Nonprofit group challenges U.S. permitting agency for its offshore fish farming policy
November 15, 2023
By Aquaculture North America staff
The Center for Food Safety (CFS) has filed arguments to revoke a U.S. Army Corps of Engineers policy that permits offshore aquaculture in several states.
The lawsuit aims to have the court declare the nationwide permit unlawful and invalidate the permit. The policy, named Nationwide permit 56, authorizes “the installation of cages, net pens, anchors, floats, buoys, and other similar structures into navigable waters of the United States.”
CFS is a nonprofit organization based in San Francisco, Calif. that advocates against the harmful effects of industrial farming. In its legal action document, the group alleges that Permit 56 would allow the construction of fish farming facilities in Alaska, California, Oregon, Washington, Florida, Texas, Georgia, North Carolina, New York, New Jersey, Philadelphia, Hawaii, and Virginia.
The allegations outlined by this group are still before the United States District Court Western District of Washington at Seattle.
Jenny Loda, staff attorney at CFS and counsel for the plaintiffs, said in a press release that the Army Corps admits that offshore industrial aquaculture poses serious risks to water quality, wildlife, and fisheries.
“What’s more, Congress has not even authorized any federal agency to take this unprecedented step, opening the door to factory farming of the sea, replicating the same problems of land-based factory farms. We are asking the court to set aside this unlawful decision,” Loda said.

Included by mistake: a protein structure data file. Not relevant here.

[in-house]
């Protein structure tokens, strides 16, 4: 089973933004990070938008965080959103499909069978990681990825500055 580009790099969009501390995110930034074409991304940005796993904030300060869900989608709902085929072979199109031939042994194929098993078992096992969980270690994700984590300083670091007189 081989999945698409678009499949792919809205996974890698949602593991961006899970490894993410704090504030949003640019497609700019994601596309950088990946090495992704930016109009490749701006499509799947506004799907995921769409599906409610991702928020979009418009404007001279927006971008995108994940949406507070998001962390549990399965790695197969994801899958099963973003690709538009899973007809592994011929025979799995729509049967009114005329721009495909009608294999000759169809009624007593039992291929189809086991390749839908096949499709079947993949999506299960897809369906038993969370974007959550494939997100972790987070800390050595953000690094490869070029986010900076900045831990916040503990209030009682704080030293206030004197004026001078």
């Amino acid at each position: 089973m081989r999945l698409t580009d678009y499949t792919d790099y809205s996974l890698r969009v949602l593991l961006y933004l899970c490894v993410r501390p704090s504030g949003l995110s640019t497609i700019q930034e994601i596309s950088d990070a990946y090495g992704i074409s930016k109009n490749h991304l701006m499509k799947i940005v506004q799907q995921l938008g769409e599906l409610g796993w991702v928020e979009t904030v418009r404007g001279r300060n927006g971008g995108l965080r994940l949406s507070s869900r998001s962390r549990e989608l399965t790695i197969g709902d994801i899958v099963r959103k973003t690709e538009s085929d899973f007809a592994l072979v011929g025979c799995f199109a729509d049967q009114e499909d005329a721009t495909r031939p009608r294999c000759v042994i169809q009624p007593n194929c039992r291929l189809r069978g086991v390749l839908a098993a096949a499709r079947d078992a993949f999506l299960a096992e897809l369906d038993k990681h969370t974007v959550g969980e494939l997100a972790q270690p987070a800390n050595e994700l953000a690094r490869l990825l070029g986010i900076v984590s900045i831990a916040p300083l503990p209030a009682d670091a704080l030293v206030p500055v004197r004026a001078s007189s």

Nationwide permit 56 was issued in March 2021.
Aquaculture news organization, Intrafish, reports that Nationwide permit 56 stems from a May 2020 executive order by then President Donald Trump that is meant to aid aquaculture and seafood self-sufficiency in the country. Offshore aquaculture facilities are approved by the U.S. National Oceanic and Atmospheric Administration (NOAA) and permitted by the US Army Corps of Engineers and the Environmental Protection Agency (EPA).
CFS represents a coalition of conservation, tribal, and fishing organizations, including the Quinault Indian Nation and Don’t Cage Our Oceans Coalition.
Emma Helverson, executive director of Wild Fish Conservancy, said every U.S. state on the Pacific coast has banned or eliminated commercial open water net pens from state marine waters to prevent the devastating harm to water quality, wild salmon, and the greater health of marine ecosystems.
“In granting this nationwide permit to expand this industry in federal waters, the Army Corps is ignoring these clear and obvious risks and undermining the efforts of communities throughout the nation working tirelessly to protect their public waters,” Helverson, a plaintiff in the case said.
CFS said the Corps’ lack of adequately assessing impacts on water quality resulting from the facilities’ use of pesticides, pharmaceuticals, toxic chemicals, excess fish feed, dead fish, and fish feces that are directly discharged into surrounding waters.